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Let's Hear It For The Laydeez: Yoga and Women

What keeps you coming back to Yoga? What is it about Yoga that contributes to your experience as a woman?

Yoga is a Sanskrit word which literally means to bring things together, to yoke. This gives our understanding in the West that the word Yoga means union. For me, spanning at least a decade of yoga practice, and half a decade teaching, this spiritual practice of union reminds me to accept and honour all the aspects of myself that in my opinion, form my experience of being a woman.

My first forays into the world of Yoga were far from enjoyable. When I wasn’t feeling overstimulated by the fast paced ‘cues’ of speedy vinyasa flow class, I felt overwhelmed and agitated by the stillness of slower asana classes. Not to mention some particularly harsh teaching styles, unsolicited and unconsented physical adjustments and do not even get me started on Hot Yoga.

Yoga? Don’t believe the hype. I thought.

Solace came when thanks to embodied and kind teachers I learned to practice yoga with an autonomous, fluid, patient attitude. I was encouraged to be conscious of all my stuff: my present moment experience, my body, my combination of both feminine and masculine energy, my menstrual cycle, my emotions, my thoughts, my ancestry and the trauma that has resided in my body and influenced my emotions, thoughts and relationship with spirit (insert your own word here: source, universe, higher power, God, bananas).

Granted, it has taken me a long while to realise that my womanness absolutely influences my Yoga practice and Yoga shapes my ongoing, one step forward two steps back of healing to embody my female body.

Why has it taken a long while?

How about the performative, patriarchal, proprietorial, competitive veil that through commodification of a spiritual practice, hides what Yoga really is.

Through the 8 limbed path including physical movement, breathwork, meditation, ideas for ethical behaviour, sensory withdrawal, contemplation and moments of enlightenment Yoga anchors my sense of enoughness. It’s a feeling of remembering over and over that I am enough, to know when I have had enough and when there is room for more or an appropriate amount of challenge. And what a gift this is for a woman, because it’s only for millennia that woman have walked around believing that we are both too much and not enough.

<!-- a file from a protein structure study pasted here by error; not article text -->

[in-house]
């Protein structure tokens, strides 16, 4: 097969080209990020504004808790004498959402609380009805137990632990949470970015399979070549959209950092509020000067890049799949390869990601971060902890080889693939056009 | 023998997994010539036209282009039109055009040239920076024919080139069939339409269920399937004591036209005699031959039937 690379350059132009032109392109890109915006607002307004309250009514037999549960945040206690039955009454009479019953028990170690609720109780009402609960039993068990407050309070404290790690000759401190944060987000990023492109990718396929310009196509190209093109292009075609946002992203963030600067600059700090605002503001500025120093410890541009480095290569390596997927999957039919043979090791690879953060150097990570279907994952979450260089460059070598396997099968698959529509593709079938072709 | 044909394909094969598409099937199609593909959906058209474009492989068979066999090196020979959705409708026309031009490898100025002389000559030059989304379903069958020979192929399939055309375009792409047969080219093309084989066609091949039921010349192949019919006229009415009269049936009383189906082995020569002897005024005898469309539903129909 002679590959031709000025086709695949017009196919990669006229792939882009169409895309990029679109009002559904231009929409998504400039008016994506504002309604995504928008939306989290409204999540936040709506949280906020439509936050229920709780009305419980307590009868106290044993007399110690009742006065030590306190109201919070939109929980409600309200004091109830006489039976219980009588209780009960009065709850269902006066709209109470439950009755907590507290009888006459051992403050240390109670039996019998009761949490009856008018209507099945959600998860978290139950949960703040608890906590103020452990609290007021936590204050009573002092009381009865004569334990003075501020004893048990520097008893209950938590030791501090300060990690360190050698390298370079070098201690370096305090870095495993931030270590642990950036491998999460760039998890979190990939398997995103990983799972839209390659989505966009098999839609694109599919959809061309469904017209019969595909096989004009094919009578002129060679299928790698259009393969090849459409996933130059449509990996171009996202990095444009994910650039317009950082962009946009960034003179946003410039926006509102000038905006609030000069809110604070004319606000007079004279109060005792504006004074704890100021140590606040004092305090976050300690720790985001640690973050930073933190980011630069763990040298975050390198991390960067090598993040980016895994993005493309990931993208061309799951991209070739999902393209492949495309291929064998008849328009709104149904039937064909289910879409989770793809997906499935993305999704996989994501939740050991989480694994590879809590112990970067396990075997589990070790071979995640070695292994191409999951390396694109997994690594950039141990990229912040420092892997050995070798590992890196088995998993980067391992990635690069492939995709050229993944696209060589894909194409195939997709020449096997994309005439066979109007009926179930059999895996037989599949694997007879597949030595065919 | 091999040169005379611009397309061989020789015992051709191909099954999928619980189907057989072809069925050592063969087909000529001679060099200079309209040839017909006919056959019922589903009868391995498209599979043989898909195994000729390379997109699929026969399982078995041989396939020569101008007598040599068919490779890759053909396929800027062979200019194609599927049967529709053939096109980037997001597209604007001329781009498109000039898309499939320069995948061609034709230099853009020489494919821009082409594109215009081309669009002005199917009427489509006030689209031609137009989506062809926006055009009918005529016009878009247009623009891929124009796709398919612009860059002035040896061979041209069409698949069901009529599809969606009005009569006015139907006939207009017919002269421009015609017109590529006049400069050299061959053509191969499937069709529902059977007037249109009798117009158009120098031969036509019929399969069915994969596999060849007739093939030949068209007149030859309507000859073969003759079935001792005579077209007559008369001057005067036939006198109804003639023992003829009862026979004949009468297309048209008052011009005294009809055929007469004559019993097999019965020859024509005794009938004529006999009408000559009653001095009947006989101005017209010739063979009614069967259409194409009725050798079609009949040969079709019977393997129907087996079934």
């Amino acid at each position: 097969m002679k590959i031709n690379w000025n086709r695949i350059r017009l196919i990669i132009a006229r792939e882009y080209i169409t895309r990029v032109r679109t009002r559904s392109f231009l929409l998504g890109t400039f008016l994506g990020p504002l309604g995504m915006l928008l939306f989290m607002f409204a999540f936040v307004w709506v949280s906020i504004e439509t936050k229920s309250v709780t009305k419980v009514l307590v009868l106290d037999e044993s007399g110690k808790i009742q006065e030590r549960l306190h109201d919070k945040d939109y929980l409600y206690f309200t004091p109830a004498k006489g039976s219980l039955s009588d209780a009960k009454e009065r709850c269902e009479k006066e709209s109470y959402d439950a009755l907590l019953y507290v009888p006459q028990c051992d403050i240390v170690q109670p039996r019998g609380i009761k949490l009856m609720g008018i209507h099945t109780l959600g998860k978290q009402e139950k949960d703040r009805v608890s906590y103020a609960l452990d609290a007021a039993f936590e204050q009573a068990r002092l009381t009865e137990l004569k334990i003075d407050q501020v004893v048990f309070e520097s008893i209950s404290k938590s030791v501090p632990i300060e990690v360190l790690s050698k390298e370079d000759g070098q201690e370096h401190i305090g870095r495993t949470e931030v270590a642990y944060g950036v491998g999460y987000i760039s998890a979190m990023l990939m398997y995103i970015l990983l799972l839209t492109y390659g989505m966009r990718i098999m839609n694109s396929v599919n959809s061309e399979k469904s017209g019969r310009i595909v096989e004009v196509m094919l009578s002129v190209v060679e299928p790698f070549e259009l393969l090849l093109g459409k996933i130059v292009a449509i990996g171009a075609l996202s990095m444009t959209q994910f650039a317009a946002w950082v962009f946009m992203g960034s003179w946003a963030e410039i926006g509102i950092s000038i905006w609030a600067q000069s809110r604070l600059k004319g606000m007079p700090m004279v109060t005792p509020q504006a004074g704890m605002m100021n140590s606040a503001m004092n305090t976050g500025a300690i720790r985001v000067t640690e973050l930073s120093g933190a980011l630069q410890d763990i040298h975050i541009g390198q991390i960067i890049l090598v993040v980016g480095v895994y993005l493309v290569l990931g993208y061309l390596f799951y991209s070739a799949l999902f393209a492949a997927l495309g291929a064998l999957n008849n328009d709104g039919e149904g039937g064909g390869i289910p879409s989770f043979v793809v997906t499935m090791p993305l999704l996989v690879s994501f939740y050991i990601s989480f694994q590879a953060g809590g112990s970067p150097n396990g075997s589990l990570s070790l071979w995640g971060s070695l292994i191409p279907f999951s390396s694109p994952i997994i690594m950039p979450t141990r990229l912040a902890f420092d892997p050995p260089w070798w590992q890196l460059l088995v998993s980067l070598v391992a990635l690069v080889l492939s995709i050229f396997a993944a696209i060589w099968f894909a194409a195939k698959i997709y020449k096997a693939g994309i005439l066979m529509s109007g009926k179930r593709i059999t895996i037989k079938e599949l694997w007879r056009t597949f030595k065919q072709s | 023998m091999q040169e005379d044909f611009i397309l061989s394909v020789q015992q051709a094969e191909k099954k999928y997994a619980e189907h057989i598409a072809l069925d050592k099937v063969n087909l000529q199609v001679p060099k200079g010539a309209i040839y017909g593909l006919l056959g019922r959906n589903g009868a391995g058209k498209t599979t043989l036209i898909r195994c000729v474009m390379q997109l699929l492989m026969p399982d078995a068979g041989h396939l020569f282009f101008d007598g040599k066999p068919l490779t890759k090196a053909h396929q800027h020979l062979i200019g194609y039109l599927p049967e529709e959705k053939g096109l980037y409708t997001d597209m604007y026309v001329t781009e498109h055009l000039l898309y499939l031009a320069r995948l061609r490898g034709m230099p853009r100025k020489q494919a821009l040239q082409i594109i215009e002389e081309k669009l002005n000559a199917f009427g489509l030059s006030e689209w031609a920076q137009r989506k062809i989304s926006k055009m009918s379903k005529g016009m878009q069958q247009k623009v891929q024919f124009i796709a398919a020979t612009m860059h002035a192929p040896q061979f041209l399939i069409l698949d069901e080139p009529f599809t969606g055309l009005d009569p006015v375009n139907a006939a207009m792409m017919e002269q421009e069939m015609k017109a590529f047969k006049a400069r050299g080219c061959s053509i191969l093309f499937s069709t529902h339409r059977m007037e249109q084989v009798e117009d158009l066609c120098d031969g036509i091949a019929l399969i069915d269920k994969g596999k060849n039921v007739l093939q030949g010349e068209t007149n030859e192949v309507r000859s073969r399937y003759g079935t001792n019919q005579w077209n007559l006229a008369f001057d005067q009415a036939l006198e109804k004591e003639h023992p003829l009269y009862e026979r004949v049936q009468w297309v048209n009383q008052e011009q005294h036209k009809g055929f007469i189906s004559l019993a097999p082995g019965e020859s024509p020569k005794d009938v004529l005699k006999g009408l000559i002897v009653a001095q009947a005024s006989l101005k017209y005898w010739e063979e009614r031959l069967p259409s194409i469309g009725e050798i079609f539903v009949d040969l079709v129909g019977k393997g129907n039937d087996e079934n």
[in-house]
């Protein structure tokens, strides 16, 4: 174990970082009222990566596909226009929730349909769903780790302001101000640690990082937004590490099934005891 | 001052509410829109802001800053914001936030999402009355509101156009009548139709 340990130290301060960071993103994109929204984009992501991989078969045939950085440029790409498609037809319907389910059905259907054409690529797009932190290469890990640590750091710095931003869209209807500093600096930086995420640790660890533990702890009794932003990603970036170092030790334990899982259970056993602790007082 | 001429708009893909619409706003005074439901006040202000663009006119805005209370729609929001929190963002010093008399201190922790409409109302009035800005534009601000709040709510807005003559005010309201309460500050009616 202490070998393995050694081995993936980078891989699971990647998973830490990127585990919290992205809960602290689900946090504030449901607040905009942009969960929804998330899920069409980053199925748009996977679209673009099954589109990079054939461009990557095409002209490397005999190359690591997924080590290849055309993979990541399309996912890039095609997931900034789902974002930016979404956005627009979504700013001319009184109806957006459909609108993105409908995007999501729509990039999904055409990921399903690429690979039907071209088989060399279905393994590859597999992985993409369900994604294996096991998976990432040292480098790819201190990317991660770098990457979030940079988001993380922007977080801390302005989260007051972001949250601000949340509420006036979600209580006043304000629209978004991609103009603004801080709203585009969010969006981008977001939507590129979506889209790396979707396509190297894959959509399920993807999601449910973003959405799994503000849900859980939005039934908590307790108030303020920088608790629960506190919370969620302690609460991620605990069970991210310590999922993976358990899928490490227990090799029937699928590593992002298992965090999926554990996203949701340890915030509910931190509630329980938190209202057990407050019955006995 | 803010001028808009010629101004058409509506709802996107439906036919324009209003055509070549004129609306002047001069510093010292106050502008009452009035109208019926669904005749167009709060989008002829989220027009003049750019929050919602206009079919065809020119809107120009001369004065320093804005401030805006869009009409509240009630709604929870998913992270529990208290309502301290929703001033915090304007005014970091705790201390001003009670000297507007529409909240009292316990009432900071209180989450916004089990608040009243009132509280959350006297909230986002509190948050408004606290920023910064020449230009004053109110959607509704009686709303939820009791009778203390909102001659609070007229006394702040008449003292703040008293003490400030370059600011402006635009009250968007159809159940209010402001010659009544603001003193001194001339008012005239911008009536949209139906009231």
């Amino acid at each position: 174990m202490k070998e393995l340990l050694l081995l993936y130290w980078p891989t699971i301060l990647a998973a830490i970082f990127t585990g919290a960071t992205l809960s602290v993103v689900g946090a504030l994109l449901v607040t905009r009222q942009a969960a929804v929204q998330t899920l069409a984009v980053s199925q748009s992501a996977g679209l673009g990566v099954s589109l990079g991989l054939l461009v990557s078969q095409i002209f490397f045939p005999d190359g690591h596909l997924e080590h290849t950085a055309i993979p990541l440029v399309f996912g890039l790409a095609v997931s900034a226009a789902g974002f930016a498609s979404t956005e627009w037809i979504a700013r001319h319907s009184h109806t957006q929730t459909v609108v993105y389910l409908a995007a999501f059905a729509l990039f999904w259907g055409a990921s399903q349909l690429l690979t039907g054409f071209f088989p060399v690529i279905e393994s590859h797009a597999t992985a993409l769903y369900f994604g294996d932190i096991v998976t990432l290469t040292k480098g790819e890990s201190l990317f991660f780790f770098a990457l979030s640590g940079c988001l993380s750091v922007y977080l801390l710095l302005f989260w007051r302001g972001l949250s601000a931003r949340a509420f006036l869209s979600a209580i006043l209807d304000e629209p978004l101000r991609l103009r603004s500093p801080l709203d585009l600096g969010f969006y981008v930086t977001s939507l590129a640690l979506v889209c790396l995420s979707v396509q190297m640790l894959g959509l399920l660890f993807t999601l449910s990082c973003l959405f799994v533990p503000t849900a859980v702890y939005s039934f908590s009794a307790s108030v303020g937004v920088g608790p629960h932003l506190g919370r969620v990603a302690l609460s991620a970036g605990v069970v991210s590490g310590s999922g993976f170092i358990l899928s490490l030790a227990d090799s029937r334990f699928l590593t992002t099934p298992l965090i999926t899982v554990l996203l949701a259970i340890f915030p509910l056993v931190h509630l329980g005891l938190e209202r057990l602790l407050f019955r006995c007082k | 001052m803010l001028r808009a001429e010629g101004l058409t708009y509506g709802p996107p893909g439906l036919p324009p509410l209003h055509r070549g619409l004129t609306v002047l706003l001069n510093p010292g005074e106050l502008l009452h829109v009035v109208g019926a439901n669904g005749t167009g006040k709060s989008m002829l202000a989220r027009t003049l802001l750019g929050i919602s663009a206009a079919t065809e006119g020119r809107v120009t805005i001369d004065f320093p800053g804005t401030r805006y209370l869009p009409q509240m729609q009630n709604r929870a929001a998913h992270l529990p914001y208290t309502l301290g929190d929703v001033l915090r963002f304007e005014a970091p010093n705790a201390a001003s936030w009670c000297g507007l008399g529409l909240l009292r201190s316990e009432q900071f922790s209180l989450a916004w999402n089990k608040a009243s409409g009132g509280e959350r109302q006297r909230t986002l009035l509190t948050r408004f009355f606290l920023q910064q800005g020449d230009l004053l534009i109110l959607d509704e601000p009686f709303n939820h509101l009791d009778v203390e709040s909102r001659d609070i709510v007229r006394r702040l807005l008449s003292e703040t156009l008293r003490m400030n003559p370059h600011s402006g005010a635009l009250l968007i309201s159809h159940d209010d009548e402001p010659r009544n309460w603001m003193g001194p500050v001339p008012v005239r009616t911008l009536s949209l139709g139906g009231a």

Yoga soothes the societally injected habit of needing to compete with other women. You know the script; not pretty enough, not clever enough, not lovable enough, not flexible enough, not rich enough, not a good enough mum/daughter/ partner/ businesswoman. And so it goes on.

Yoga talks about satya (truth) which is truthfulness to know what is right for us which is a relief in a patriarchal world.  I continually learn to be truthful about what is right for my body and when. Plus it’s truthful autonomy, so just because I don’t like doing headstands, or hot yoga or Kier Starmer it does not mean that somebody else is not allowed to like these things!  And thank F I have the privilege to practice Yoga because I live in a country which does not stifle the rights of women, countries where oppression and patriarchy stamp on women on the regular. I believe it’s my duty as a woman who gets to live free (and we all have different interpretations of being free) to know the abuses of women around the world and to offer time and money to raise awareness of this. (check out charities Too Young To Wed and the Orchid Project)

Sadly, many woman (and others) have been abused by power hungry self-proclaimed Yoga gurus and their cults. These are typically men who proclaim to have magic powers, psychic abilities and that their brand of Yoga dogma is the only one worth dedicating one’s life to. Being wrapped in the ‘only’ way and other dogmatic approaches is the antithesis of wat women need. We need variety and freedom to choose how we practice from day to day, no rules opposed upon us but to make up and shake up our own rules. We need practices that maximise our voices and choices, to at best celebrate and as start point accept ourselves and the context that we show up within; race, culture, disability, sexuality, trauma history, financial, body image, illness.

Dogmatic rules and guru veneration do not serve the cyclic nature of the Feminine, a woman’s needs which shift from week to week.

BUT the consistent practice of working with Yoga in ways that work for us, can illicit a state change in which we find new levels of courage, calm, discernment, strength, self compassion, self respect, awareness, realness, embodiment (see Cox and Tylka, State to Trait model).

I want to give a shout out to the women who stepped out of their Yoga cults to call out sexual abuse:

Karen Rain who broke the silence of abuse in the brand of Ashtanga Yoga, particularly perpetrated by founder Patabhi Jois.

Pamela Sahara Dyson who exposed Yogi Bhajan of the oh so popular Kundalini Yoga.

Larissa Anderson and Sarah Baughn who like many others suffered at the hands of abuser Bikram Choudhary in his cult of Bikram Yoga (many of his teachings still exist in today’s hot yoga).

And the thousands of others who have survived abuse in Yoga cults under false gurus both male and female.

Yoga is a practice so fit for women to help us uncover our power and peace which resides deep in our bodies beneath societal noise, comparisons, abuses and needlessly expensive yoga clothing.


Further reading

Enough! Healing from Patriarchy’s Curse of Too Much and Not Enough by Sarah Wheeler

Premka, Bird in a Golden Cage by Pamala Sahara Dyson

Practice And All Is Coming, abuse in Ashtanga Yoga by Matthew Remski

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